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Clinical classification in low back pain: best-evidence diagnostic rules based on systematic reviews

Overview of attention for article published in BMC Musculoskeletal Disorders, May 2017
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About this Attention Score

  • In the top 5% of all research outputs scored by Altmetric
  • One of the highest-scoring outputs from this source (#6 of 3,534)
  • High Attention Score compared to outputs of the same age (98th percentile)

Mentioned by

blogs
1 blog
twitter
263 tweeters
facebook
29 Facebook pages
video
2 video uploaders

Citations

dimensions_citation
77 Dimensions

Readers on

mendeley
957 Mendeley
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Title
Clinical classification in low back pain: best-evidence diagnostic rules based on systematic reviews
Published in
BMC Musculoskeletal Disorders, May 2017
DOI 10.1186/s12891-017-1549-6
Pubmed ID
Authors

Tom Petersen, Mark Laslett, Carsten Juhl

Abstract

Clinical examination findings are used in primary care to give an initial diagnosis to patients with low back pain and related leg symptoms. The purpose of this study was to develop best evidence Clinical Diagnostic Rules (CDR] for the identification of the most common patho-anatomical disorders in the lumbar spine; i.e. intervertebral discs, sacroiliac joints, facet joints, bone, muscles, nerve roots, muscles, peripheral nerve tissue, and central nervous system sensitization. A sensitive electronic search strategy using MEDLINE, EMBASE and CINAHL databases was combined with hand searching and citation tracking to identify eligible studies. Criteria for inclusion were: persons with low back pain with or without related leg symptoms, history or physical examination findings suitable for use in primary care, comparison with acceptable reference standards, and statistical reporting permitting calculation of diagnostic value. Quality assessments were made independently by two reviewers using the Quality Assessment of Diagnostic Accuracy Studies tool. Clinical examination findings that were investigated by at least two studies were included and results that met our predefined threshold of positive likelihood ratio ≥ 2 or negative likelihood ratio ≤ 0.5 were considered for the CDR. Sixty-four studies satisfied our eligible criteria. We were able to construct promising CDRs for symptomatic intervertebral disc, sacroiliac joint, spondylolisthesis, disc herniation with nerve root involvement, and spinal stenosis. Single clinical test appear not to be as useful as clusters of tests that are more closely in line with clinical decision making. This is the first comprehensive systematic review of diagnostic accuracy studies that evaluate clinical examination findings for their ability to identify the most common patho-anatomical disorders in the lumbar spine. In some diagnostic categories we have sufficient evidence to recommend a CDR. In others, we have only preliminary evidence that needs testing in future studies. Most findings were tested in secondary or tertiary care. Thus, the accuracy of the findings in a primary care setting has yet to be confirmed.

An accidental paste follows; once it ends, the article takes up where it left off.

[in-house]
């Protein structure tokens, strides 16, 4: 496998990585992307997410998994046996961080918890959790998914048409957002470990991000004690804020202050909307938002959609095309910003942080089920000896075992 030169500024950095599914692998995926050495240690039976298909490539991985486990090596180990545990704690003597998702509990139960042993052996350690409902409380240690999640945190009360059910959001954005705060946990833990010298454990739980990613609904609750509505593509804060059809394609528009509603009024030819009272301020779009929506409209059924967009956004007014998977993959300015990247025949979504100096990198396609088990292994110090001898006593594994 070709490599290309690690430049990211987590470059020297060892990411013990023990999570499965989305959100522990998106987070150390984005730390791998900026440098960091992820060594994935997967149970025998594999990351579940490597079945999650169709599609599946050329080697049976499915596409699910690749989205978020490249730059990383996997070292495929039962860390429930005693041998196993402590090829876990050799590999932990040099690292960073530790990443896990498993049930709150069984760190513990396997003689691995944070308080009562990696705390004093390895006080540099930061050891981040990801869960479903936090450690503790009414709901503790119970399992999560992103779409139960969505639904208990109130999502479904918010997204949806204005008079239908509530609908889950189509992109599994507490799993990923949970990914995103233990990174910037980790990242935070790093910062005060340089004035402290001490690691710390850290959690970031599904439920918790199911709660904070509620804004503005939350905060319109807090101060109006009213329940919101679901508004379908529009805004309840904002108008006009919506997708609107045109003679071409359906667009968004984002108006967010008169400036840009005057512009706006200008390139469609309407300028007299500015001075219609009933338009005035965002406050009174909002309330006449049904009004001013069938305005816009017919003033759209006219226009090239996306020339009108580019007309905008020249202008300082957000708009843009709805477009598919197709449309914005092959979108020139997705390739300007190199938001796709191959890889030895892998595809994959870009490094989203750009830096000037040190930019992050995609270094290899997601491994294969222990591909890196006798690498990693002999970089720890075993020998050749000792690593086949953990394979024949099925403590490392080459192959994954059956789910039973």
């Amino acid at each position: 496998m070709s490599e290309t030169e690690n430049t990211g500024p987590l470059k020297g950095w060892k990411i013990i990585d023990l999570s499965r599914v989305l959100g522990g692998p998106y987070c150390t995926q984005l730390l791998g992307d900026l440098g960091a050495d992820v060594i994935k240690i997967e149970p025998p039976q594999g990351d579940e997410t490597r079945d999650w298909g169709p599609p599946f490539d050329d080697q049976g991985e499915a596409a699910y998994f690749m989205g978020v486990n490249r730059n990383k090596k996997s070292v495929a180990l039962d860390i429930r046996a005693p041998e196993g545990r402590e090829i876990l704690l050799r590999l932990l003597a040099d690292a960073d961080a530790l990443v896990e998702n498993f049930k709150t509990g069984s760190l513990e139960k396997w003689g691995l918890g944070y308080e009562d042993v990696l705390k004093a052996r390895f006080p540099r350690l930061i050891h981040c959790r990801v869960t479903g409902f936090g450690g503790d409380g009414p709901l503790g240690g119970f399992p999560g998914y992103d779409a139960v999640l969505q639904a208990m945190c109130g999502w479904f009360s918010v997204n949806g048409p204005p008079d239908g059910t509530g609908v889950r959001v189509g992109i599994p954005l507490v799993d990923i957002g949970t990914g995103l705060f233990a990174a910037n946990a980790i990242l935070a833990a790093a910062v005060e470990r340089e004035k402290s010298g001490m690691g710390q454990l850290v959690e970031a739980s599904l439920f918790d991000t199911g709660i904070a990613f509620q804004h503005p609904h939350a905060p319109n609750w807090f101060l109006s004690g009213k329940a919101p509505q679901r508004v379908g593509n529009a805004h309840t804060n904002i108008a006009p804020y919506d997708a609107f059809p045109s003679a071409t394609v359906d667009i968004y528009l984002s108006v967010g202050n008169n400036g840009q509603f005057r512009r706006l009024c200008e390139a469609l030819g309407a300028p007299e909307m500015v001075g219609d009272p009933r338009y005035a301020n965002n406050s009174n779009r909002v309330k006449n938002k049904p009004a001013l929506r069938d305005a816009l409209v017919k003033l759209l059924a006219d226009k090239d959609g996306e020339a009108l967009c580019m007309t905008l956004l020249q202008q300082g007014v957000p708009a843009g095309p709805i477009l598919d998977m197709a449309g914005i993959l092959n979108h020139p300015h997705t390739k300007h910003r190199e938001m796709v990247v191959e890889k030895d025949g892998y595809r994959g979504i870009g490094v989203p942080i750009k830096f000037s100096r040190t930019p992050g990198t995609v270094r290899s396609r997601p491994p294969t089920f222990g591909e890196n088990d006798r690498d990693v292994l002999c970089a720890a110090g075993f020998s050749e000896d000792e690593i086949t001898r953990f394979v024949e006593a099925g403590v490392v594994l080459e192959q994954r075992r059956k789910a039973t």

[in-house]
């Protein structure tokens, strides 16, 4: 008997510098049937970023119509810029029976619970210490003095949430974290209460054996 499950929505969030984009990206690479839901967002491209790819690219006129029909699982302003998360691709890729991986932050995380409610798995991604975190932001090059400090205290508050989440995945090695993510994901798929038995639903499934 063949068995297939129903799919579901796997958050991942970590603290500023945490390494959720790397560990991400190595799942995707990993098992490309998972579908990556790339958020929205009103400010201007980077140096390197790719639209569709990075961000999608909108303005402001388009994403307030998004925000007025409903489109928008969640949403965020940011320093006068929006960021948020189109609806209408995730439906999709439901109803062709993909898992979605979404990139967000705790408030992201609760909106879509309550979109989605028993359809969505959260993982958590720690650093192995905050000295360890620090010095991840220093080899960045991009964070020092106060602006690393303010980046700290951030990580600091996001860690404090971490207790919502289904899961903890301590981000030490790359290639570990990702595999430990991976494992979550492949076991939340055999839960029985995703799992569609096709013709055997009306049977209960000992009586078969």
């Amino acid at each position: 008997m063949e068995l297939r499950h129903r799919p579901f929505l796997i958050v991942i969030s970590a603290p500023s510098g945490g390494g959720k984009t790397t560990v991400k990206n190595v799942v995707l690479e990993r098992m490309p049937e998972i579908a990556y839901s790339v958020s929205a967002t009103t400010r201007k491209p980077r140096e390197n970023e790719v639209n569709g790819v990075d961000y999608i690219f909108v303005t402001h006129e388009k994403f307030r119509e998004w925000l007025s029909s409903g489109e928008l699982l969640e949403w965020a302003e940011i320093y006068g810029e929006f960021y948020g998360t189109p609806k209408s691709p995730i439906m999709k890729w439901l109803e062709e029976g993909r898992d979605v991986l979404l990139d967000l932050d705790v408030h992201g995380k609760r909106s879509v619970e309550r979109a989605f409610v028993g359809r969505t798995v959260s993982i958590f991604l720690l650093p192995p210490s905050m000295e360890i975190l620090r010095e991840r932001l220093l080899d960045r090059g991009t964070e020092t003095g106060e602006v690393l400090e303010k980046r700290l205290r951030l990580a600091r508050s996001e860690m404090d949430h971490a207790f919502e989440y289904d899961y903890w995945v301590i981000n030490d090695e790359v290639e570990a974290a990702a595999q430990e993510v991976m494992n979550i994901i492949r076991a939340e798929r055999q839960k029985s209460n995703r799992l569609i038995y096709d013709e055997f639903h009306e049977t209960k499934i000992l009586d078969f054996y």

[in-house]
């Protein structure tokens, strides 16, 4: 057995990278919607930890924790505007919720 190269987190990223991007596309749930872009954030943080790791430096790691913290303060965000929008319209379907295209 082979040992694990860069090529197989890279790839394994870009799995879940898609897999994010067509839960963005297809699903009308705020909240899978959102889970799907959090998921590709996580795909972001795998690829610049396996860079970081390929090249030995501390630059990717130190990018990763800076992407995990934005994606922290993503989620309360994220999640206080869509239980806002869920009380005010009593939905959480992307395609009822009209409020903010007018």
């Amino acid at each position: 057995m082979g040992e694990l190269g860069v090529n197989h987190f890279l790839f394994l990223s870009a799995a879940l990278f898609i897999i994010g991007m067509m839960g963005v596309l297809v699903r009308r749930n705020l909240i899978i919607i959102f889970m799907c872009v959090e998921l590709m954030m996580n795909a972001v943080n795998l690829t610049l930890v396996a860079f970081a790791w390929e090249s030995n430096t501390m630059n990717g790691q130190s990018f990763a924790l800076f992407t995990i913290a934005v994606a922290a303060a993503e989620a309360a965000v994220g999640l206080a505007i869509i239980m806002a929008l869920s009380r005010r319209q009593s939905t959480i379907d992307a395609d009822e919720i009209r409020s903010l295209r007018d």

Twitter Demographics

The data shown below were collected from the profiles of 263 tweeters who shared this research output. Click here to find out more about how the information was compiled.

Mendeley readers

The data shown below were compiled from readership statistics for 957 Mendeley readers of this research output. Click here to see the associated Mendeley record.

Geographical breakdown

Country Count As %
Australia 2 <1%
United Kingdom 1 <1%
Unknown 954 100%

Demographic breakdown

Readers by professional status Count As %
Student > Master 169 18%
Student > Bachelor 149 16%
Other 137 14%
Student > Doctoral Student 81 8%
Researcher 57 6%
Other 173 18%
Unknown 191 20%
Readers by discipline Count As %
Nursing and Health Professions 298 31%
Medicine and Dentistry 290 30%
Sports and Recreations 55 6%
Neuroscience 24 3%
Agricultural and Biological Sciences 17 2%
Other 54 6%
Unknown 219 23%

Attention Score in Context

This research output has an Altmetric Attention Score of 180. This is our high-level measure of the quality and quantity of online attention that it has received. This Attention Score, as well as the ranking and number of research outputs shown below, was calculated when the research output was last mentioned on 22 November 2021.
All research outputs
#141,244
of 19,524,015 outputs
Outputs from BMC Musculoskeletal Disorders
#6
of 3,534 outputs
Outputs of similar age
#3,912
of 279,249 outputs
Outputs of similar age from BMC Musculoskeletal Disorders
#1
of 1 outputs
Altmetric has tracked 19,524,015 research outputs across all sources so far. Compared to these this one has done particularly well and is in the 99th percentile: it's in the top 5% of all research outputs ever tracked by Altmetric.
So far Altmetric has tracked 3,534 research outputs from this source. They typically receive a little more attention than average, with a mean Attention Score of 6.7. This one has done particularly well, scoring higher than 99% of its peers.
Older research outputs will score higher simply because they've had more time to accumulate mentions. To account for age we can compare this Altmetric Attention Score to the 279,249 tracked outputs that were published within six weeks on either side of this one in any source. This one has done particularly well, scoring higher than 98% of its contemporaries.
We're also able to compare this research output to 1 others from the same source and published within six weeks on either side of this one. This one has scored higher than all of them